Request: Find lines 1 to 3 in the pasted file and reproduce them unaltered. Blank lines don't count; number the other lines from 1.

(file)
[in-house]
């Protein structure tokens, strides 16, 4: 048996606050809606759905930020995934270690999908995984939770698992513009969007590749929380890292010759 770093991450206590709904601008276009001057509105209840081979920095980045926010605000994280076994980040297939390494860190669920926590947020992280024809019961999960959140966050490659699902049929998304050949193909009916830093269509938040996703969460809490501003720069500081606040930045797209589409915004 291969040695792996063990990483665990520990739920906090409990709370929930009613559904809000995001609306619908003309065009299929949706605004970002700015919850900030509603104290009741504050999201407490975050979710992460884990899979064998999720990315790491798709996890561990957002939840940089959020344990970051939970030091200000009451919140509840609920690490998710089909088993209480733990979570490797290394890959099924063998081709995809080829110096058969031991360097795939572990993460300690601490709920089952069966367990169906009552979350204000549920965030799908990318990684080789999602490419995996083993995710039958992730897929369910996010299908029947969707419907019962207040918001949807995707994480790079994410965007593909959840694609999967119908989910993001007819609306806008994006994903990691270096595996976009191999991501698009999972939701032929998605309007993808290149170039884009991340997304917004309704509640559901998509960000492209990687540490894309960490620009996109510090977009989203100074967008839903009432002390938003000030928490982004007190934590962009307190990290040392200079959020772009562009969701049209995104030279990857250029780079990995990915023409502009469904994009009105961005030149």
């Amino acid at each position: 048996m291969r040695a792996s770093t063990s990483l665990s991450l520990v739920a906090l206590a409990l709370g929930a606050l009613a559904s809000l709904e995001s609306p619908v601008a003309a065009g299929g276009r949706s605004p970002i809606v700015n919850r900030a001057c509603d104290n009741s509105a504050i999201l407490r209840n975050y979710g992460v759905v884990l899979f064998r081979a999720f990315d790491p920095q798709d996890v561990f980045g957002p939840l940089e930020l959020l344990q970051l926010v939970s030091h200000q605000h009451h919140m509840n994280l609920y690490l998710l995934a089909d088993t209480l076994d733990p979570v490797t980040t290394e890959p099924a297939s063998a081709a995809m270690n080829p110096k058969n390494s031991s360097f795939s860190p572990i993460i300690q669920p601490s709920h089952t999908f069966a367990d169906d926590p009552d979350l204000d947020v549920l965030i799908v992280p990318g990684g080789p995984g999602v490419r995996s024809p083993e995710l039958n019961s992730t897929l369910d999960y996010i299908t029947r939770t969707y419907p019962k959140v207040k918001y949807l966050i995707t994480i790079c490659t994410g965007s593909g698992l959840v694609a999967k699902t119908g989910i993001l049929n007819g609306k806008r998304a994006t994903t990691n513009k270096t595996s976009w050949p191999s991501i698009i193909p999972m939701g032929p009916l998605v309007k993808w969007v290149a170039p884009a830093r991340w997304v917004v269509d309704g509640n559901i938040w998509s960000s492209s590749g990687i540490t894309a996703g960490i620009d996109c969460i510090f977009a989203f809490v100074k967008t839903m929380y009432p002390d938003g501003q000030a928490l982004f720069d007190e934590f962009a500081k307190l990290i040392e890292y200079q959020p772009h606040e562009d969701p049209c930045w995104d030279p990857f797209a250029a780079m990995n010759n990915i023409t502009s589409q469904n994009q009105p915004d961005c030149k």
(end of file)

[in-house]
């Protein structure tokens, strides 16, 4: 048996606050809606759905930020995934270690999908995984939770698992513009969007590749929380890292010759 770093991450206590709904601008276009001057509105209840081979920095980045926010605000994280076994980040297939390494860190669920926590947020992280024809019961999960959140966050490659699902049929998304050949193909009916830093269509938040996703969460809490501003720069500081606040930045797209589409915004 291969040695792996063990990483665990520990739920906090409990709370929930009613559904809000995001609306619908003309065009299929949706605004970002700015919850900030509603104290009741504050999201407490975050979710992460884990899979064998999720990315790491798709996890561990957002939840940089959020344990970051939970030091200000009451919140509840609920690490998710089909088993209480733990979570490797290394890959099924063998081709995809080829110096058969031991360097795939572990993460300690601490709920089952069966367990169906009552979350204000549920965030799908990318990684080789999602490419995996083993995710039958992730897929369910996010299908029947969707419907019962207040918001949807995707994480790079994410965007593909959840694609999967119908989910993001007819609306806008994006994903990691270096595996976009191999991501698009999972939701032929998605309007993808290149170039884009991340997304917004309704509640559901998509960000492209990687540490894309960490620009996109510090977009989203100074967008839903009432002390938003000030928490982004007190934590962009307190990290040392200079959020772009562009969701049209995104030279990857250029780079990995990915023409502009469904994009009105961005030149």
């Amino acid at each position: 048996m291969r040695a792996s770093t063990s990483l665990s991450l520990v739920a906090l206590a409990l709370g929930a606050l009613a559904s809000l709904e995001s609306p619908v601008a003309a065009g299929g276009r949706s605004p970002i809606v700015n919850r900030a001057c509603d104290n009741s509105a504050i999201l407490r209840n975050y979710g992460v759905v884990l899979f064998r081979a999720f990315d790491p920095q798709d996890v561990f980045g957002p939840l940089e930020l959020l344990q970051l926010v939970s030091h200000q605000h009451h919140m509840n994280l609920y690490l998710l995934a089909d088993t209480l076994d733990p979570v490797t980040t290394e890959p099924a297939s063998a081709a995809m270690n080829p110096k058969n390494s031991s360097f795939s860190p572990i993460i300690q669920p601490s709920h089952t999908f069966a367990d169906d926590p009552d979350l204000d947020v549920l965030i799908v992280p990318g990684g080789p995984g999602v490419r995996s024809p083993e995710l039958n019961s992730t897929l369910d999960y996010i299908t029947r939770t969707y419907p019962k959140v207040k918001y949807l966050i995707t994480i790079c490659t994410g965007s593909g698992l959840v694609a999967k699902t119908g989910i993001l049929n007819g609306k806008r998304a994006t994903t990691n513009k270096t595996s976009w050949p191999s991501i698009i193909p999972m939701g032929p009916l998605v309007k993808w969007v290149a170039p884009a830093r991340w997304v917004v269509d309704g509640n559901i938040w998509s960000s492209s590749g990687i540490t894309a996703g960490i620009d996109c969460i510090f977009a989203f809490v100074k967008t839903m929380y009432p002390d938003g501003q000030a928490l982004f720069d007190e934590f962009a500081k307190l990290i040392e890292y200079q959020p772009h606040e562009d969701p049209c930045w995104d030279p990857f797209a250029a780079m990995n010759n990915i023409t502009s589409q469904n994009q009105p915004d961005c030149k």